Lenders were also allowed to seek permission to sell assets backed by residential mortgages in order to free up more loan quota, the news agency said, amid concerns that the liquidity and debt crisis at China Evergrande Group could spread to other developers.
China has been ramping up property market curbs since late 2020, introducing new measures to closely monitor and control the debt levels of developers.
But with economic growth cooling and new construction starts slowing, speculation has been rife over whether it would start relaxing those restrictions, as was done during past downturns.[ECILT/CN]
Chinese leaders, fearful that a persistent property bubble could undermine the country's long-term ascent, are likely to maintain tough curbs on the sector but could soften some tactics as needed, policy sources and analysts told Reuters this week.
Yi Gang, governor of the People's Bank of China (PBOC), told 24 financial institutions at end-September to "maintain the steady and healthy development of the real estate market and safeguard the legitimate rights and interests of housing consumers."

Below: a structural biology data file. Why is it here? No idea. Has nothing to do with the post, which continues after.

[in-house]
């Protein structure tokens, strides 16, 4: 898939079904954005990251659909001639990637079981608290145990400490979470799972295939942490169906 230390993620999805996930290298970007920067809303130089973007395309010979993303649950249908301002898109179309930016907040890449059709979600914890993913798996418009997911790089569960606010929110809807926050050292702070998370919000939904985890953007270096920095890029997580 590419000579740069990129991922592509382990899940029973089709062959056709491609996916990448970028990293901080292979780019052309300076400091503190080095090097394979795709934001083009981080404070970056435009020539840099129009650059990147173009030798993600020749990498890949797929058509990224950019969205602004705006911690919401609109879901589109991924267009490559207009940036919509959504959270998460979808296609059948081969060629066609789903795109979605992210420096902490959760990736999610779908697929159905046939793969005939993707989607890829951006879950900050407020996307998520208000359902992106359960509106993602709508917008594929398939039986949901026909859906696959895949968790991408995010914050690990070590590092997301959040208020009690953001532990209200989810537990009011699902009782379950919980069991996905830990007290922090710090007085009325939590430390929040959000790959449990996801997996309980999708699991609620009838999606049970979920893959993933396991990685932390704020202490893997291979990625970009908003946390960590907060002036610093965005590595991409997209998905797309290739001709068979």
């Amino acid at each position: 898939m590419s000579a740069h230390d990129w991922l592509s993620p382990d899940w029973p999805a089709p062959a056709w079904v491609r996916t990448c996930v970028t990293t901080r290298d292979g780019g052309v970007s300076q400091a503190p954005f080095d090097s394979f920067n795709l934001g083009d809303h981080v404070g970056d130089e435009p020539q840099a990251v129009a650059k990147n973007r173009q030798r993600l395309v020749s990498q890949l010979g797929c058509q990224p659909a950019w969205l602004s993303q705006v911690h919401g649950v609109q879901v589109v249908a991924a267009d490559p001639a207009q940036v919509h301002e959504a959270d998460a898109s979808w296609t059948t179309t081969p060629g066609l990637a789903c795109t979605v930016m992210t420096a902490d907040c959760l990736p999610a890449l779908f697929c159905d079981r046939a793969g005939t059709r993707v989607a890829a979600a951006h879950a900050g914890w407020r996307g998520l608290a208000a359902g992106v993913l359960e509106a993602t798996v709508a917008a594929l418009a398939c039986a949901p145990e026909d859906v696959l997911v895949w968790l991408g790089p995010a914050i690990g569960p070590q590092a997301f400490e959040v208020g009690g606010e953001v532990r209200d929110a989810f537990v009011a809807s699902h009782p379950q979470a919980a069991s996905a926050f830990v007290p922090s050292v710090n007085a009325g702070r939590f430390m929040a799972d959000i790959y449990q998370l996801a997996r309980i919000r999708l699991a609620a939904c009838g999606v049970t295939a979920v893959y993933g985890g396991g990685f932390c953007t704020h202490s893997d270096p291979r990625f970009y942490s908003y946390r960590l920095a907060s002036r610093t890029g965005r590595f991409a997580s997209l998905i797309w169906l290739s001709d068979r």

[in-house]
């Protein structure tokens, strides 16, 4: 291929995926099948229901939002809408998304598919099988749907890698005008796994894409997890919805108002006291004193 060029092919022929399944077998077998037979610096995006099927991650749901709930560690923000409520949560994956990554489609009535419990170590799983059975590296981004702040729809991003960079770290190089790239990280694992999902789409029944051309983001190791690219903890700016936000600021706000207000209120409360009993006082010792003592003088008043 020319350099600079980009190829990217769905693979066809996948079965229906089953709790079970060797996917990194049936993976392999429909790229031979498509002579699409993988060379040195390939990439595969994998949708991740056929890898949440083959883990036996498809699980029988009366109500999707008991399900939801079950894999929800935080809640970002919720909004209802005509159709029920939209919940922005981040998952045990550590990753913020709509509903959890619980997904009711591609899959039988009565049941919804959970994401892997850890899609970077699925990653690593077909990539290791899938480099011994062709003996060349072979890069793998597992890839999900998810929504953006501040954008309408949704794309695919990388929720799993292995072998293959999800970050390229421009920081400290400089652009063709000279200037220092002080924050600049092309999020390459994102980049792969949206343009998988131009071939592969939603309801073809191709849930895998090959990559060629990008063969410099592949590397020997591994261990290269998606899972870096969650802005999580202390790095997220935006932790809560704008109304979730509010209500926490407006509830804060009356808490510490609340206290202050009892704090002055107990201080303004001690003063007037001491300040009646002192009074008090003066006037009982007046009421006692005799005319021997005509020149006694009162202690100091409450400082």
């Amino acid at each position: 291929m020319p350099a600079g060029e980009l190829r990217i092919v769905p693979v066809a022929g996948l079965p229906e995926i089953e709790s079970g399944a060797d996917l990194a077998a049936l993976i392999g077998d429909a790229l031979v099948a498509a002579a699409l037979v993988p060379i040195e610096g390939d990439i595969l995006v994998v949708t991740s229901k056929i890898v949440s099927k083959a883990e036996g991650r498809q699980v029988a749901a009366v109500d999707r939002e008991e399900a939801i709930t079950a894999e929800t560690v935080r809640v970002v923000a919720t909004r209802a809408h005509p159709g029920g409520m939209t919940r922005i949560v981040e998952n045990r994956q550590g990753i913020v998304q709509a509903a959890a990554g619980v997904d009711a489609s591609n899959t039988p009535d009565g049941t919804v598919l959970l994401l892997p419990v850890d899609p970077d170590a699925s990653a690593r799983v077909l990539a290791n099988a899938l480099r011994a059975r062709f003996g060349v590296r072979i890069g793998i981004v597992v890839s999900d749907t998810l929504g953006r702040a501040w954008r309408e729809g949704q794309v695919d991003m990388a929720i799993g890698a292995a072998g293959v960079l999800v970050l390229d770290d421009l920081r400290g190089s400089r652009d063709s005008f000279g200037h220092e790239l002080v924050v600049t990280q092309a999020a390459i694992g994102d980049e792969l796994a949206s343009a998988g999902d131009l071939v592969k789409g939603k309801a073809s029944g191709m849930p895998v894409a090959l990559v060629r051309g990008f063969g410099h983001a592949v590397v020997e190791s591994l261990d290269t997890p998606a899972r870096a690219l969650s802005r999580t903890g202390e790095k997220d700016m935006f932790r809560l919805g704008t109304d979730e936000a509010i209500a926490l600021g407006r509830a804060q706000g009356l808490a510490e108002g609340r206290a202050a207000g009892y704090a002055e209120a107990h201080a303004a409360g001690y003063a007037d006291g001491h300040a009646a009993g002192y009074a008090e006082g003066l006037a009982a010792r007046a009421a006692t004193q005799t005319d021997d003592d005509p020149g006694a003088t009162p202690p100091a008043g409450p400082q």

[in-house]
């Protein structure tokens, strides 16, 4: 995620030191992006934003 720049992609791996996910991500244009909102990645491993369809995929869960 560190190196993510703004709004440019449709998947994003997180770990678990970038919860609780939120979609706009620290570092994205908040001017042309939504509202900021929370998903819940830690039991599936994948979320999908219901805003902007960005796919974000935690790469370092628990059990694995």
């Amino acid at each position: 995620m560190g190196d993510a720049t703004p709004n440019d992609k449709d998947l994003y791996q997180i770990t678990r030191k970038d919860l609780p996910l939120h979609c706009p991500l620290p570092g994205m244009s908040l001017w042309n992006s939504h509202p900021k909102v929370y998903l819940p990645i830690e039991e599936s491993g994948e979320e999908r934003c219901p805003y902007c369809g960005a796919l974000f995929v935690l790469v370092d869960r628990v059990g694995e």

The PBOC and the China Banking and Insurance Regulatory Commission (CBIRC) did not immediately respond to Reuters requests for comment.
Chinese regulators, who want to impose financial discipline while avoiding social unrest, have taken targeted measures such as asking state-backed firms to pick up Evergrande assets to ease its liquidity situation.
(Reporting by Cheng Leng and Tony Munroe; Editing by Kim Coghill)